Eating disorders are complex illnesses that affect adolescents with increasing frequency. They rank as the third most common chronic illness in adolescent females (1), with an incidence of up to 5% (2,3), a rate that has increased dramatically over the past three decades. Two major subgroups of the disorders are recognized: a restrictive form, in which food intake is severely limited (anorexia nervosa), and a bulimic form, in which binge eating episodes are followed by attempts to minimize the effects of overeating via vomiting, catharsis, exercise or fasting (bulimia nervosa). Both anorexia nervosa and bulimia nervosa can be associated with serious biological, psychological and sociological morbidity, and significant mortality.
Although eating disorders occur most frequently in adolescents, reports in the scientific literature often combine findings from adolescents with those from adults or report exclusively on adult samples. Unique features of adolescents and the developmental process of adolescence are often critical considerations in determining the diagnosis, treatment or outcome of eating disorders. Consequently, adolescents need to be considered separately and differentiated from adult patients with eating disorders.
This position statement addresses the key issues distilled from the scientific literature and represents a consensus of numerous specialists in adolescent medicine regarding the diagnosis and management of adolescents with eating disorders.
Diagnostic criteria for eating disorders such as described in DSM-IV (4) may not be entirely applicable to adolescents. The wide variability in the rate, timing and magnitude of both height and weight gain during normal puberty; the absence of menstrual periods in early puberty along with the unpredictability of menses soon after menarche; and the lack of psychological awareness regarding abstract concepts (such as self-concept, motivation to lose weight or affective states) owing to normative cognitive development limit the application of those formal diagnostic criteria to adolescents. In addition, clinical features such as pubertal delay, growth retardation or the impairment of bone mineral acquisition may occur at subclinical levels of eating disorders (5,6). The use of strict criteria may preclude the recognition of eating disorders in their early stages and subclinical form (a prerequisite for primary or secondary prevention), and may exclude some adolescents with significantly abnormal eating attitudes and behaviours, such as those who vomit or take laxatives regularly but do not binge (7-9). Finally, abnormal eating habits may result in significant impairment in health (10), even in the absence of fulfilment of formal criteria for an eating disorder. For all of these reasons, it is essential to diagnose eating disorders in adolescents in the context of the multiple and varied aspects of normal pubertal growth, adolescent development and the eventual attainment of a healthy adulthood rather than by merely applying formalized criteria.
Position: In clinical practice, the diagnosis of an eating disorder should be considered in an adolescent patient who engages in potentially unhealthy weight control practices and/or demonstrates obsessive thinking about food, weight, shape or exercise and not only in one who meets established diagnostic criteria. In such adolescents, an eating disorder should be considered if the teenager fails to attain or maintain a healthy weight, height, body composition or stage of sexual maturation for sex and age.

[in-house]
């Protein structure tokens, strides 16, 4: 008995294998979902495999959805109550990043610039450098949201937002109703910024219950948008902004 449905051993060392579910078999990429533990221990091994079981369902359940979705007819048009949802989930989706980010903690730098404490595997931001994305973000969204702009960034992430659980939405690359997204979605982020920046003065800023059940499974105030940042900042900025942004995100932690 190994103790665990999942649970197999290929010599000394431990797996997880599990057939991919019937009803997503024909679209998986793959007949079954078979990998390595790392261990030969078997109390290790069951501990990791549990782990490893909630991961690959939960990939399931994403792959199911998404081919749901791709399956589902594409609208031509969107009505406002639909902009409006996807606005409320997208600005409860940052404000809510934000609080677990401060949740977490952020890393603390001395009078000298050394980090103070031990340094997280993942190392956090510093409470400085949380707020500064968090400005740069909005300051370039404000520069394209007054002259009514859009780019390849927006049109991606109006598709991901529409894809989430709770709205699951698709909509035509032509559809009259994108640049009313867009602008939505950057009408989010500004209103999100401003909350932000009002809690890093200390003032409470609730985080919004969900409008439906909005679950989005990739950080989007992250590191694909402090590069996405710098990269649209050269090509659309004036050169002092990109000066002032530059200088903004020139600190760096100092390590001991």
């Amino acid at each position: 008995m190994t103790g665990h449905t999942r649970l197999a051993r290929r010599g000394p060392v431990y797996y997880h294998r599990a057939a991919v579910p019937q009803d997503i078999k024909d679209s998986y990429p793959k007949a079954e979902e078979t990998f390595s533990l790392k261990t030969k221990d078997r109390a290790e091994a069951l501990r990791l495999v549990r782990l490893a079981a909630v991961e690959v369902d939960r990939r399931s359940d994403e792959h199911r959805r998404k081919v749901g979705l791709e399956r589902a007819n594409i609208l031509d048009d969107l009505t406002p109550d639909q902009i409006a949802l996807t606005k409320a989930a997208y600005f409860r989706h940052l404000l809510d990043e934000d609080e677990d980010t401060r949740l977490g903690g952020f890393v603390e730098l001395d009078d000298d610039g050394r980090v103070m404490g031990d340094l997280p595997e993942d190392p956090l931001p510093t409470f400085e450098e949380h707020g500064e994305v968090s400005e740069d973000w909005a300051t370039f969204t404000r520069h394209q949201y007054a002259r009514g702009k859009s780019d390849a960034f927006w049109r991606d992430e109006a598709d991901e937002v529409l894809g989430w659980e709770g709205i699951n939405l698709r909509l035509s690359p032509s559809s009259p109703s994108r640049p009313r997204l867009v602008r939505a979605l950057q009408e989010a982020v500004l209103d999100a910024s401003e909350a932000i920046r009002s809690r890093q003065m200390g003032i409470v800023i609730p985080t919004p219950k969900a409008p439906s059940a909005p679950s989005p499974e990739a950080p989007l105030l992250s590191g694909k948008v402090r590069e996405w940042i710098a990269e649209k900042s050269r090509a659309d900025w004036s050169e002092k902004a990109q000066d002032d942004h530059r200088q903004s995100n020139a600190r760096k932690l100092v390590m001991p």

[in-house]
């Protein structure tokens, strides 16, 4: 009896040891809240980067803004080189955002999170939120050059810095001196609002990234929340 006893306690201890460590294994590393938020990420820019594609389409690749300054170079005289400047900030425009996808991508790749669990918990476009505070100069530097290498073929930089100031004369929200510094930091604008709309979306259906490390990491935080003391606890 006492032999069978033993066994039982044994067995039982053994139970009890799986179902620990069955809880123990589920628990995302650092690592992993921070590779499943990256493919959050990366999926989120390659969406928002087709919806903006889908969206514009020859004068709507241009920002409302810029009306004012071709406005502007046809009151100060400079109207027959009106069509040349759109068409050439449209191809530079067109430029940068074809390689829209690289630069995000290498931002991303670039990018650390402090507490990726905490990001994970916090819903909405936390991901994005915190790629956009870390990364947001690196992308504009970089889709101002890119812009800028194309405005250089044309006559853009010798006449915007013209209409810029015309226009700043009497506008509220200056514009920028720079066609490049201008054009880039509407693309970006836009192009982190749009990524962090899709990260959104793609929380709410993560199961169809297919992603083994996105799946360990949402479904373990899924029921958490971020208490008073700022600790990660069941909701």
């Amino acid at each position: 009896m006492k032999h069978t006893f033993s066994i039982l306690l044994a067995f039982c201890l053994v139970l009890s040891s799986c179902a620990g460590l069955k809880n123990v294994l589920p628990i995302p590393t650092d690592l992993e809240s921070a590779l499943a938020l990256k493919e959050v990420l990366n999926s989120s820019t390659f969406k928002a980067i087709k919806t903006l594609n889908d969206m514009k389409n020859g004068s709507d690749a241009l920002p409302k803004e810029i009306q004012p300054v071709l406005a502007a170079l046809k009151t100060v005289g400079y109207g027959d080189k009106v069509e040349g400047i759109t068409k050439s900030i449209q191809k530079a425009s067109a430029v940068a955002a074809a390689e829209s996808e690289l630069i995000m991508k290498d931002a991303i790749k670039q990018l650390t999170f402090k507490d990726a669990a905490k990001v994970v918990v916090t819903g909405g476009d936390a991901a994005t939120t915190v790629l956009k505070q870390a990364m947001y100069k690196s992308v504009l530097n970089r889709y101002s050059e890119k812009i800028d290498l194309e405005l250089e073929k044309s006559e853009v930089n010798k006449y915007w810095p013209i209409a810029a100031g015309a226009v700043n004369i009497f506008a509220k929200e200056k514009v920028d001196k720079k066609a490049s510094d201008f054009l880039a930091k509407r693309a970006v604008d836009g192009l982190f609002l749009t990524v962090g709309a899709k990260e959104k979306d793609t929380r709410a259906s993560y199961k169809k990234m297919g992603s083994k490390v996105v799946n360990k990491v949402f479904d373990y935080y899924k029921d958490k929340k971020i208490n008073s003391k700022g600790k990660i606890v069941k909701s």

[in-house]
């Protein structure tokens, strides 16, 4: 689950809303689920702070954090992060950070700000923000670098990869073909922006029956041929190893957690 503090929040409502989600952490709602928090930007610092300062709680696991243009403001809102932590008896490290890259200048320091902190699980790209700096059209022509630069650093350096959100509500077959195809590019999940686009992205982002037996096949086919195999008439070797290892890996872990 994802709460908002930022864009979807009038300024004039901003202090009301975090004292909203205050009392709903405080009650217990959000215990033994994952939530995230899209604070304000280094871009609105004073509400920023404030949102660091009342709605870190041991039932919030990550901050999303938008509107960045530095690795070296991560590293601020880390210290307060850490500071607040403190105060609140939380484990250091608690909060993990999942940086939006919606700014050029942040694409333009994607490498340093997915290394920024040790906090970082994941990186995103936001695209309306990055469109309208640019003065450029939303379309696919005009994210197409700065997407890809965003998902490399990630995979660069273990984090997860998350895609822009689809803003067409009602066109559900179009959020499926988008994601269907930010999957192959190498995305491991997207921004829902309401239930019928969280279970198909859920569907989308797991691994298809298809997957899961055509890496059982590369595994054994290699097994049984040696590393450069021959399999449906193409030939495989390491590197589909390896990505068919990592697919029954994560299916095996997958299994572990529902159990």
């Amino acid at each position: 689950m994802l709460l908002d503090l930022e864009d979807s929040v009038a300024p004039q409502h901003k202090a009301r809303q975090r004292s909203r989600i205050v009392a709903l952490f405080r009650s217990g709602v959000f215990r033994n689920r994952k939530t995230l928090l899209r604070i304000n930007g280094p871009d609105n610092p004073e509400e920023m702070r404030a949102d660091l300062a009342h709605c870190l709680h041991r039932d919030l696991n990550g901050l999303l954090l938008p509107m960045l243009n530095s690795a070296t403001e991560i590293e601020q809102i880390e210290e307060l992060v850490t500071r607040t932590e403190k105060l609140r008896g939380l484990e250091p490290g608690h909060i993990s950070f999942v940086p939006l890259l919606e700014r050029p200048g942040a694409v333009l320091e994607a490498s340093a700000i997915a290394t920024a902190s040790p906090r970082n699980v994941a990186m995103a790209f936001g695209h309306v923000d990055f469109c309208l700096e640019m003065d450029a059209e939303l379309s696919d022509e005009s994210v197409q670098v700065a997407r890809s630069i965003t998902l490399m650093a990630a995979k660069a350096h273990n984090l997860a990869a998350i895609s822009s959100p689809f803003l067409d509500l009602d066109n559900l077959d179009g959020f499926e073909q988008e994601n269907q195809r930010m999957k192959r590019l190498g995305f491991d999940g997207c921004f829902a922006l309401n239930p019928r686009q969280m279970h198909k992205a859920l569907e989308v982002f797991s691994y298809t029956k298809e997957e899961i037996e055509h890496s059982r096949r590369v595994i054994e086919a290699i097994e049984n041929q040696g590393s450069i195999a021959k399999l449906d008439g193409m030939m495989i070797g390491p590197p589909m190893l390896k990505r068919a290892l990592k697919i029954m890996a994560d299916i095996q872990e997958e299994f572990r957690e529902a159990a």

No organ system is spared the effects of eating disorders (11-15). Although the physical signs and symptoms occurring in a patient are primarily related to the weight control behaviours practised, the health care professional must consider their frequency, intensity and duration, as well as the biological vulnerability conferred by the sexual maturity of the patient. The majority of physical complications in adolescents with an eating disorder appear to improve with nutritional rehabilitation and recovery from the eating disorder, but some may be potentially irreversible. The long term consequences are still to be elucidated.
Medical complications in adolescents that are potentially irreversible include growth retardation if the disorder occurs before closure of the epiphyses (15-18); pubertal delay or arrest (6,16,17); and impaired acquisition of peak bone mass during the second decade of life (6,20,21), increasing the risk of osteoporosis in adulthood. These features emphasize the importance of medical management and ongoing monitoring by physicians who understand normal adolescent growth and development.
Just as we endorse early recognition of eating disorders through the use of broad developmentally appropriate criteria, we also endorse early intervention to prevent, limit or ameliorate medical complications, some of which are life-threatening. Adolescents who restrict food intake, vomit, purge or binge in any combination, with or without severe weight loss, require treatment even if they do not meet strict criteria for an eating disorder.
Position: Because of the potentially irreversible effects of an eating disorder on physical and emotional growth and development in adolescents, because of the risk of death and because of evidence suggesting improved outcome with early treatment, the threshold for intervention in adolescents should be lower than in adults. Ongoing medical monitoring should continue until the adolescent has demonstrated a return to both medical and psychological health.